Postpartum Tip for Your Partner- Treat Her to 5 Minutes of a Daily Postpartum Massage!

One of the perks of my work is all

the learning and light bulb moments I get from the families I work with. It never gets old. I especially love it when that sharing of traditions & cultures just cements for me how intertwined and related postpartum world traditions really are.

This weekend I shared a cup of Senegalese #Hibiscus Mint Tea with one of my lovely families and learned about their native baobab drink as they shared with me some of the postpartum traditions that their mothers and families enjoy in the Senegal. 

One of those amazing traditions is the physical love that is lavished on a new mother, in the form of daily postpartum massages.  Yes, you read that right, in Senegalese culture, a new mama stays with her family for the first forty days, where she is treated to plenty of nourishing & warming soups and stews and where she receives a DAILY postpartum massage session, with shea butter rubbed all over her body.  At the same time, she rests easy thinking about her newborn who is spending her own time with her maternal grandmother, bonding and getting her own baby massage.  

In my postpartum readings, especially in Heng Ou’s The First Forty Days, Kimberly Johnson’s The Fourth Trimester, as well as Rachelle Garcia Seliga’s teachings on innate postpartum traditions, body work (including massages/rub-downs, etc) are considered one of the 5 universal global traditions practiced by all ancient cultures throughout history.  I’ve heard from friends of Malaysian and Indonesian descent about how their culture continues to incorporate these postpartum massages to a large part until today.   So when my dear client shared with me that Senegalese culture also heavily incorporates these traditions until today, I was super stoked.  Seeing how these traditions are intertwined on a global scale is a beautiful testament to the depth of these postpartum traditions.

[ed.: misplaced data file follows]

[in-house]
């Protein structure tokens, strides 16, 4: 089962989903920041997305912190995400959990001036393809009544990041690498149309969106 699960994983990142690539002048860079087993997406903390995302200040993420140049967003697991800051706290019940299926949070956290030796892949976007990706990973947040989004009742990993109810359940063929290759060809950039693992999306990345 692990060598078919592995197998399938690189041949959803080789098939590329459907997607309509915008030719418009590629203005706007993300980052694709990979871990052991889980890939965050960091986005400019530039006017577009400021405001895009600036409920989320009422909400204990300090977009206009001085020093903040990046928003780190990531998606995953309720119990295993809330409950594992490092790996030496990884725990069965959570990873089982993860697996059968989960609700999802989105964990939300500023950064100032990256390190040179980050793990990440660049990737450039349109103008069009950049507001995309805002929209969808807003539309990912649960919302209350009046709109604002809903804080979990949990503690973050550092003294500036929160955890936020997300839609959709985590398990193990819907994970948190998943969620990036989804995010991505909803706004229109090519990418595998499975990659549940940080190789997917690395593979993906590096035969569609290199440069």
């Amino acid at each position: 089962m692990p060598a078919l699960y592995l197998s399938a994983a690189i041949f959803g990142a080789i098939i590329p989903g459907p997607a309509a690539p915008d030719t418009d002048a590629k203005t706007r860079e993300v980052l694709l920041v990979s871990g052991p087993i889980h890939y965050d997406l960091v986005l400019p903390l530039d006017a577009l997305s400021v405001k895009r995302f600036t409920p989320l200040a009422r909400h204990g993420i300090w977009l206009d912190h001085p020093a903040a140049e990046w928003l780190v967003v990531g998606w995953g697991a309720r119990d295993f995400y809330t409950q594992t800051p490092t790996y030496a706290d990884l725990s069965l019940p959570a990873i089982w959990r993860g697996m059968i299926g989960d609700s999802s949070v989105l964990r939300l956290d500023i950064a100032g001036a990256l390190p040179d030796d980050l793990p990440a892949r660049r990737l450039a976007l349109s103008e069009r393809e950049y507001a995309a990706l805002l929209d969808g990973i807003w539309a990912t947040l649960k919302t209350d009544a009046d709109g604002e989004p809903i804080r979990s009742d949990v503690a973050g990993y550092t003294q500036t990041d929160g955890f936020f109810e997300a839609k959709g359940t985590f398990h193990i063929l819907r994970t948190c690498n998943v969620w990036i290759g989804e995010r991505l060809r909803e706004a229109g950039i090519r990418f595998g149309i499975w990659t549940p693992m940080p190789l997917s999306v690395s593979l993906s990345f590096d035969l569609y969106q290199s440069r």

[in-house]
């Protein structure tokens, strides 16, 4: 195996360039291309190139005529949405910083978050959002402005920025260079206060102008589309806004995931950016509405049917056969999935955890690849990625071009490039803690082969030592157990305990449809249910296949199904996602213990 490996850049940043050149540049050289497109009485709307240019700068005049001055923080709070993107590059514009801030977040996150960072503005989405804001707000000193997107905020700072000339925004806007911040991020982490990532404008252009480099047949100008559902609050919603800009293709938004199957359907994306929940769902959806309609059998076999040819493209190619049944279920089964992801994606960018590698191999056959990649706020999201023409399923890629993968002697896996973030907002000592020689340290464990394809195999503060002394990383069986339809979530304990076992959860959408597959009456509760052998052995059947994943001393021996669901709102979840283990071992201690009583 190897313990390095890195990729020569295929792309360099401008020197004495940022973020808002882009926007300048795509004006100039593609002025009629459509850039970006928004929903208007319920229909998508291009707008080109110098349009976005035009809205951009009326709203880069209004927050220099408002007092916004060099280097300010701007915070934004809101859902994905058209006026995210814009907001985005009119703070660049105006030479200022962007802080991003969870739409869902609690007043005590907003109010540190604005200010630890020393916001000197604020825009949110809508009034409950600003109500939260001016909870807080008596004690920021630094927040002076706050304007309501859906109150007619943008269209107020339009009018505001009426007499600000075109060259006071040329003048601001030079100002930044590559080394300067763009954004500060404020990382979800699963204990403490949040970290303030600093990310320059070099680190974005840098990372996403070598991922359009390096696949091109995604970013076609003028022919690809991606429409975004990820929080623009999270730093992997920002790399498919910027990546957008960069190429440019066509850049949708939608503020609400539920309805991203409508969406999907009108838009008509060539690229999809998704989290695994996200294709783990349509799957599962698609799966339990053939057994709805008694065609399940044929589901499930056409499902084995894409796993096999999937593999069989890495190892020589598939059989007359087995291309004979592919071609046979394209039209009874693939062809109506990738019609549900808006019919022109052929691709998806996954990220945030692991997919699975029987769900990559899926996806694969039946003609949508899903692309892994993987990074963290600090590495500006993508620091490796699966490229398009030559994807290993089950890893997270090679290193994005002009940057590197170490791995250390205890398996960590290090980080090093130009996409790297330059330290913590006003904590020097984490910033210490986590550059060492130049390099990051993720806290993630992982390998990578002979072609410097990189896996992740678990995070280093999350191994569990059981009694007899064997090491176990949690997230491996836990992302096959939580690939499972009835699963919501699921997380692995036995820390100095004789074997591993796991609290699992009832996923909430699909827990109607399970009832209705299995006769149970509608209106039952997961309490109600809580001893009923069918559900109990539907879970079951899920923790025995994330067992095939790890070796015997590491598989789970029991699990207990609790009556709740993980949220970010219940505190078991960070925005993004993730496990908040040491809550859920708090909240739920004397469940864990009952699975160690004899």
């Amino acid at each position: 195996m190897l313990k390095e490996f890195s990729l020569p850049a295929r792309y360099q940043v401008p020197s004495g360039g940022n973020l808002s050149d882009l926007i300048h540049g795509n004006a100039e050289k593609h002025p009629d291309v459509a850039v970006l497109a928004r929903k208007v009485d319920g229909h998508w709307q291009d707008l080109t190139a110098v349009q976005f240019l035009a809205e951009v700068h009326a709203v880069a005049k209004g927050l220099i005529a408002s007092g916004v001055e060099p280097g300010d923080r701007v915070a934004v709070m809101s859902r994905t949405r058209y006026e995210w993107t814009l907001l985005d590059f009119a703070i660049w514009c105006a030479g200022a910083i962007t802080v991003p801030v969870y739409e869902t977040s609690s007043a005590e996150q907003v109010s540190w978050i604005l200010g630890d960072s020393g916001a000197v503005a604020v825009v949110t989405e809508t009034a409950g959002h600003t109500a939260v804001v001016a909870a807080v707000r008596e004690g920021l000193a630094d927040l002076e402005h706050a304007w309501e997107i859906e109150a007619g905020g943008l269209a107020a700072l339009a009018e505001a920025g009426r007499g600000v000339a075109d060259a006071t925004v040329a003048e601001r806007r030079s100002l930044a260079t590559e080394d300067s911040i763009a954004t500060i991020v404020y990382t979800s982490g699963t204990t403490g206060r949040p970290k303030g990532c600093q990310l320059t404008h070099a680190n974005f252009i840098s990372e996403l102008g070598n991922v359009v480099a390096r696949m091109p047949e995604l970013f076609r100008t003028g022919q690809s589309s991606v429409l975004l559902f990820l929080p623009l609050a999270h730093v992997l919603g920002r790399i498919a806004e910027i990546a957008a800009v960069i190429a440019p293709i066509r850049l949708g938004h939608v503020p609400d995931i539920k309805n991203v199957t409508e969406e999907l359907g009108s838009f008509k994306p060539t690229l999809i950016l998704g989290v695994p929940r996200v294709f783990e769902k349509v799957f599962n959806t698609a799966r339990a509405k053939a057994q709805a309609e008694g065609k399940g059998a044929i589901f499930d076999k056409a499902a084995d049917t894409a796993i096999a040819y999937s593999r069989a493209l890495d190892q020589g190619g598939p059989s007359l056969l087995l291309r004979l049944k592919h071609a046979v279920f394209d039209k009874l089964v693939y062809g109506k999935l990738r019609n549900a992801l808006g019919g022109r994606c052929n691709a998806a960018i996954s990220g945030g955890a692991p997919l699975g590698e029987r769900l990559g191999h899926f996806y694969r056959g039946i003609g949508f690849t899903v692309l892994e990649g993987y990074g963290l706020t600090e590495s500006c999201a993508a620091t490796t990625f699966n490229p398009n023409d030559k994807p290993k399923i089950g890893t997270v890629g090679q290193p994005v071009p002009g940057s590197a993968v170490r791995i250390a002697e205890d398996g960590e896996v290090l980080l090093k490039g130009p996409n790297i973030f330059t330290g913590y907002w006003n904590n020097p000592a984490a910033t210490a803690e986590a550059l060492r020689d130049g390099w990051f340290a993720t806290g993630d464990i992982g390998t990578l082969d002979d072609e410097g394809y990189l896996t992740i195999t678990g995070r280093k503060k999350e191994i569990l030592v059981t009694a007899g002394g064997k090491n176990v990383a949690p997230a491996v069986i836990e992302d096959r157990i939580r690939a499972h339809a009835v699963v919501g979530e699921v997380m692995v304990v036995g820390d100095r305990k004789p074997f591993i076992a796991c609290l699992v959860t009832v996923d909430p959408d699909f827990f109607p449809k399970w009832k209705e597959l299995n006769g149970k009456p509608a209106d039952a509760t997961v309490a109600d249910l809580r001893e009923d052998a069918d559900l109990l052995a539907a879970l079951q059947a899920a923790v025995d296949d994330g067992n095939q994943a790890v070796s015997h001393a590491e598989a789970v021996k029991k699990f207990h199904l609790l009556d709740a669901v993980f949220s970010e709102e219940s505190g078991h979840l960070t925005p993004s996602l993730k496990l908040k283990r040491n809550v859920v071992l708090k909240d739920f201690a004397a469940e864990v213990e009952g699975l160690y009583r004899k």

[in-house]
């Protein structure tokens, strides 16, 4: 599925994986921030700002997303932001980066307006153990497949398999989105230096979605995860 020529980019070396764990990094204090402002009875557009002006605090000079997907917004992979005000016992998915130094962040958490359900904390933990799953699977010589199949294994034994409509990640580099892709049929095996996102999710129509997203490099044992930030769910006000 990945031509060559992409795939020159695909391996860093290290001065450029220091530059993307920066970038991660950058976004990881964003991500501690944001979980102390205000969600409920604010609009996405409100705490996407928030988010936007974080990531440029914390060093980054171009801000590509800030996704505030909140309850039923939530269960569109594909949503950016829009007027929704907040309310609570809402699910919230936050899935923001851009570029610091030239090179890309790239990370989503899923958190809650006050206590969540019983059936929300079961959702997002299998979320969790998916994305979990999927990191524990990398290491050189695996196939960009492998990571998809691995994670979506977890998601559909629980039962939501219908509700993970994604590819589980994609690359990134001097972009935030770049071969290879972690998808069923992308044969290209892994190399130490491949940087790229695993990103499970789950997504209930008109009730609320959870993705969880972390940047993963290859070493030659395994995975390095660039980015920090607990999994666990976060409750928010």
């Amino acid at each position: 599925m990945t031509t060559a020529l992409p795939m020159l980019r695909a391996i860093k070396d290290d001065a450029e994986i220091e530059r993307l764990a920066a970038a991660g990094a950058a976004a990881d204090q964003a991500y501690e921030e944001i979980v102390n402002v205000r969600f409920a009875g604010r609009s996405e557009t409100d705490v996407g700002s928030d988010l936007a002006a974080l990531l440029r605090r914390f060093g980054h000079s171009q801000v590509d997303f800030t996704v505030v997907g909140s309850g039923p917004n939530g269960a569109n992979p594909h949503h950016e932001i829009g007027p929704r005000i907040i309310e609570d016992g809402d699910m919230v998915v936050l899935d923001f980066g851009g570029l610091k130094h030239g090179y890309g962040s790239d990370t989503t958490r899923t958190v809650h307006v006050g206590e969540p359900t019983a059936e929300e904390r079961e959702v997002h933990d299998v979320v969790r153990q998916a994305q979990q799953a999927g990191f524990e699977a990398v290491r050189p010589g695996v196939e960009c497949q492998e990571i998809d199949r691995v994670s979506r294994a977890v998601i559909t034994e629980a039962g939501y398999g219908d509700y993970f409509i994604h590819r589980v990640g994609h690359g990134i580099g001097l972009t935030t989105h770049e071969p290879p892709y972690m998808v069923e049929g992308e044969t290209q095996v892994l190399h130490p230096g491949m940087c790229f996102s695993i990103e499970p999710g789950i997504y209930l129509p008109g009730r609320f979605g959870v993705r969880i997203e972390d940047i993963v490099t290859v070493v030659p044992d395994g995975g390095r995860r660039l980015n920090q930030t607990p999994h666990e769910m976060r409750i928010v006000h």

Personally, I have seen so many new mothers who are so wound up, so tired and yet too anxious to rest & sleep.  I know that a gentle massage might be all that they need to help them relax, and get out of their over-tired bodies into a state of comfort that will allow them to give themselves what their bodies need most- sleep.  This kind of body work and loving treatment can do so much to help them unwind, relax, sleep & heal their bodies from the huge work that it accomplished growing and birthing a new human.  Body work is one of the principles of #traditionalpostpartumcare that can effectively bring a new mother’s postpartum hormones back into gentle balance and relieve some postpartum anxiety and mood disorders.  I do agree with Rachelle Garcia Seliga of Innate Traditions when she says,

“The majority of perinatal mood disorders are preventable.  The most potent medicine of prevention? Having people around you DAILY in the postpartum time- who you feel good with, who you feel SEEN by and who you feel SAFE with.  “Safe” to be WHO you are and HOW you are- amidst a rite of passage.”

I don’t think it’s impossible to daydream of a day when our healthcare system can do more to bring this kind of care to our communities. It is when we surround mothers and new families with this extra nourishment and hands on care, that we can really see better functioning mothers and families.  

One thing that we can take away from this was summed up in what my client told her husband while I sat with them that day- “I warned you that you would be giving me daily massages after we have a baby.”  And that my friends, perfectly sums up one of the best tips I can give fathers and family members who want to know how they can best prepare to support their family member/friend as she becomes a new mother- “Give her 5 minutes daily of a deep foot and upper back massage.” The warmth of human touch does wonders to help release endorphins and feel good hormones in our bodies, and it can help bring a new mama to a place of peace and relaxation that her body desperately needs.  

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